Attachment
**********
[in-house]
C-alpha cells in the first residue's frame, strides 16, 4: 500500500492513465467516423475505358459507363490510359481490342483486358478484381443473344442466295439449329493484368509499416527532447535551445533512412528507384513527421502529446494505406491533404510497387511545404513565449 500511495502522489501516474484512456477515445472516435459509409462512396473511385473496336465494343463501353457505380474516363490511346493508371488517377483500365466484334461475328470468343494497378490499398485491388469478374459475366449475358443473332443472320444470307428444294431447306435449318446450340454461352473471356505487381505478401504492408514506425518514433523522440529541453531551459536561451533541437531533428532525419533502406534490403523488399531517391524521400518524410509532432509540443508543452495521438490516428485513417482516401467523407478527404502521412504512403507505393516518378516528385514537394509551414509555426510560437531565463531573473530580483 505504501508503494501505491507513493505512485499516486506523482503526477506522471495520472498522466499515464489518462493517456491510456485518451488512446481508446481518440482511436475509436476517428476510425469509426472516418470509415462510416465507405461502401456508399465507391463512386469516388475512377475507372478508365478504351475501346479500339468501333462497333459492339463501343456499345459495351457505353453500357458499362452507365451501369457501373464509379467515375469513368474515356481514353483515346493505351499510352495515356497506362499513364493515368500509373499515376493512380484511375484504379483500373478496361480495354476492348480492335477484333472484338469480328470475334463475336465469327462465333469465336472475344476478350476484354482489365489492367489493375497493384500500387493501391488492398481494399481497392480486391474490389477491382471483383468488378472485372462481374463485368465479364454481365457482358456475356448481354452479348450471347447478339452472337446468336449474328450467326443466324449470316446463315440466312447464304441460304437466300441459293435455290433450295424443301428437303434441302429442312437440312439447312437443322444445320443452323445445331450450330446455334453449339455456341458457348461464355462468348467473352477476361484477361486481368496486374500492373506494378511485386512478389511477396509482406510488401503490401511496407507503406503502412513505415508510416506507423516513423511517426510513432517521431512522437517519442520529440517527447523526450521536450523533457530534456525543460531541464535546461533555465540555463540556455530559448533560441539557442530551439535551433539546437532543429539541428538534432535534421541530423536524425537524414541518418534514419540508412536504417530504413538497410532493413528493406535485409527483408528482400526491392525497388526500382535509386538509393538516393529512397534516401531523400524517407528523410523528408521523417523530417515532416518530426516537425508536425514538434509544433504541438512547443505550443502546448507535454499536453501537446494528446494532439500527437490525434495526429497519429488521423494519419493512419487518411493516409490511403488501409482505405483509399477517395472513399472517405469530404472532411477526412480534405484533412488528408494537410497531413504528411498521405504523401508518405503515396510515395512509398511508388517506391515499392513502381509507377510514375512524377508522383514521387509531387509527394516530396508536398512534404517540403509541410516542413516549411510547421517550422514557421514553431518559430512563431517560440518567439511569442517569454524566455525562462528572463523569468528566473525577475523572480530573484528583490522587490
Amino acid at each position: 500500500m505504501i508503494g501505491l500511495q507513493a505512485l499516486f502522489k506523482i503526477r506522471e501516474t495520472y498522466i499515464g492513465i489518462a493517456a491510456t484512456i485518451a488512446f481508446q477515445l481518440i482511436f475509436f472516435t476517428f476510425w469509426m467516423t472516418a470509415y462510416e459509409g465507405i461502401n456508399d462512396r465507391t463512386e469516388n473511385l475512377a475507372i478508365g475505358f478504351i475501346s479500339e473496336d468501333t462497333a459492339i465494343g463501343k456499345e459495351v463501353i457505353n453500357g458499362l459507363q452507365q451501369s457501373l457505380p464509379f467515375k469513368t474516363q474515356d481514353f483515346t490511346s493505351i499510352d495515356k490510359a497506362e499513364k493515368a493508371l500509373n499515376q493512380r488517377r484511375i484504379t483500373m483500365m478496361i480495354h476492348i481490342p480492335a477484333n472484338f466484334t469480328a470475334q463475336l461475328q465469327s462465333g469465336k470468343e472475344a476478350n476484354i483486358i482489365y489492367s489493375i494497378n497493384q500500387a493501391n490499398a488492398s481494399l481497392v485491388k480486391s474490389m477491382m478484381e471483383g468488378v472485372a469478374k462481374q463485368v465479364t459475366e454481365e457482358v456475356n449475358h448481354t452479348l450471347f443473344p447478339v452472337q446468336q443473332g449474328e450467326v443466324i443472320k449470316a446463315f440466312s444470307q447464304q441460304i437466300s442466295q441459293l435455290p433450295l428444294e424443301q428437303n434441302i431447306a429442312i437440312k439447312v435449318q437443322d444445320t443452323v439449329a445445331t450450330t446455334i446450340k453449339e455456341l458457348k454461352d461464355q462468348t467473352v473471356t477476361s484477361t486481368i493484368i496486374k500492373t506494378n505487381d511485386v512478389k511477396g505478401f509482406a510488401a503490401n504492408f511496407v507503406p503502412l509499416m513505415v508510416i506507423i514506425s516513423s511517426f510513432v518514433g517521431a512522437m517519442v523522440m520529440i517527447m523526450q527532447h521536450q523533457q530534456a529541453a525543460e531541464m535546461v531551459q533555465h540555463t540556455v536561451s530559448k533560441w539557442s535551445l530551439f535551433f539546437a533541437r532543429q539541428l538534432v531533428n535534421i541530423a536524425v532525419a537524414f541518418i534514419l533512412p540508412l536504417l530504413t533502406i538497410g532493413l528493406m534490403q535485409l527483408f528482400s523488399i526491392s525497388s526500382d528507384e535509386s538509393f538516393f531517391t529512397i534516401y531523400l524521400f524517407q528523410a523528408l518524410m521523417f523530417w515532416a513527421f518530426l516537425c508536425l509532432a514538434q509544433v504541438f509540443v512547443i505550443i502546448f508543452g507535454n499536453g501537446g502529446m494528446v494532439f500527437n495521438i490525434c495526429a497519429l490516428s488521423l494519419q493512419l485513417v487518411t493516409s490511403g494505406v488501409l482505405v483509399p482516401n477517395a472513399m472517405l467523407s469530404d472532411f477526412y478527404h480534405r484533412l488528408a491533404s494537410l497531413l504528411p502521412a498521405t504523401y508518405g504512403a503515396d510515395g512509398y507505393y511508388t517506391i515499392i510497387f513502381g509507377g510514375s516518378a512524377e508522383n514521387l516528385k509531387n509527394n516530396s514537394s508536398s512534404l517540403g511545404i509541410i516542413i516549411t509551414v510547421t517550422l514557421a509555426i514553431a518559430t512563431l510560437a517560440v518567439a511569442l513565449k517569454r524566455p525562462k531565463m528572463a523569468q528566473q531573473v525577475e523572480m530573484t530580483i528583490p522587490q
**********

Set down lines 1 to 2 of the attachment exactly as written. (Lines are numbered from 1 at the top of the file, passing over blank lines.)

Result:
[in-house]
C-alpha cells in the first residue's frame, strides 16, 4: 500500500492513465467516423475505358459507363490510359481490342483486358478484381443473344442466295439449329493484368509499416527532447535551445533512412528507384513527421502529446494505406491533404510497387511545404513565449 500511495502522489501516474484512456477515445472516435459509409462512396473511385473496336465494343463501353457505380474516363490511346493508371488517377483500365466484334461475328470468343494497378490499398485491388469478374459475366449475358443473332443472320444470307428444294431447306435449318446450340454461352473471356505487381505478401504492408514506425518514433523522440529541453531551459536561451533541437531533428532525419533502406534490403523488399531517391524521400518524410509532432509540443508543452495521438490516428485513417482516401467523407478527404502521412504512403507505393516518378516528385514537394509551414509555426510560437531565463531573473530580483 505504501508503494501505491507513493505512485499516486506523482503526477506522471495520472498522466499515464489518462493517456491510456485518451488512446481508446481518440482511436475509436476517428476510425469509426472516418470509415462510416465507405461502401456508399465507391463512386469516388475512377475507372478508365478504351475501346479500339468501333462497333459492339463501343456499345459495351457505353453500357458499362452507365451501369457501373464509379467515375469513368474515356481514353483515346493505351499510352495515356497506362499513364493515368500509373499515376493512380484511375484504379483500373478496361480495354476492348480492335477484333472484338469480328470475334463475336465469327462465333469465336472475344476478350476484354482489365489492367489493375497493384500500387493501391488492398481494399481497392480486391474490389477491382471483383468488378472485372462481374463485368465479364454481365457482358456475356448481354452479348450471347447478339452472337446468336449474328450467326443466324449470316446463315440466312447464304441460304437466300441459293435455290433450295424443301428437303434441302429442312437440312439447312437443322444445320443452323445445331450450330446455334453449339455456341458457348461464355462468348467473352477476361484477361486481368496486374500492373506494378511485386512478389511477396509482406510488401503490401511496407507503406503502412513505415508510416506507423516513423511517426510513432517521431512522437517519442520529440517527447523526450521536450523533457530534456525543460531541464535546461533555465540555463540556455530559448533560441539557442530551439535551433539546437532543429539541428538534432535534421541530423536524425537524414541518418534514419540508412536504417530504413538497410532493413528493406535485409527483408528482400526491392525497388526500382535509386538509393538516393529512397534516401531523400524517407528523410523528408521523417523530417515532416518530426516537425508536425514538434509544433504541438512547443505550443502546448507535454499536453501537446494528446494532439500527437490525434495526429497519429488521423494519419493512419487518411493516409490511403488501409482505405483509399477517395472513399472517405469530404472532411477526412480534405484533412488528408494537410497531413504528411498521405504523401508518405503515396510515395512509398511508388517506391515499392513502381509507377510514375512524377508522383514521387509531387509527394516530396508536398512534404517540403509541410516542413516549411510547421517550422514557421514553431518559430512563431517560440518567439511569442517569454524566455525562462528572463523569468528566473525577475523572480530573484528583490522587490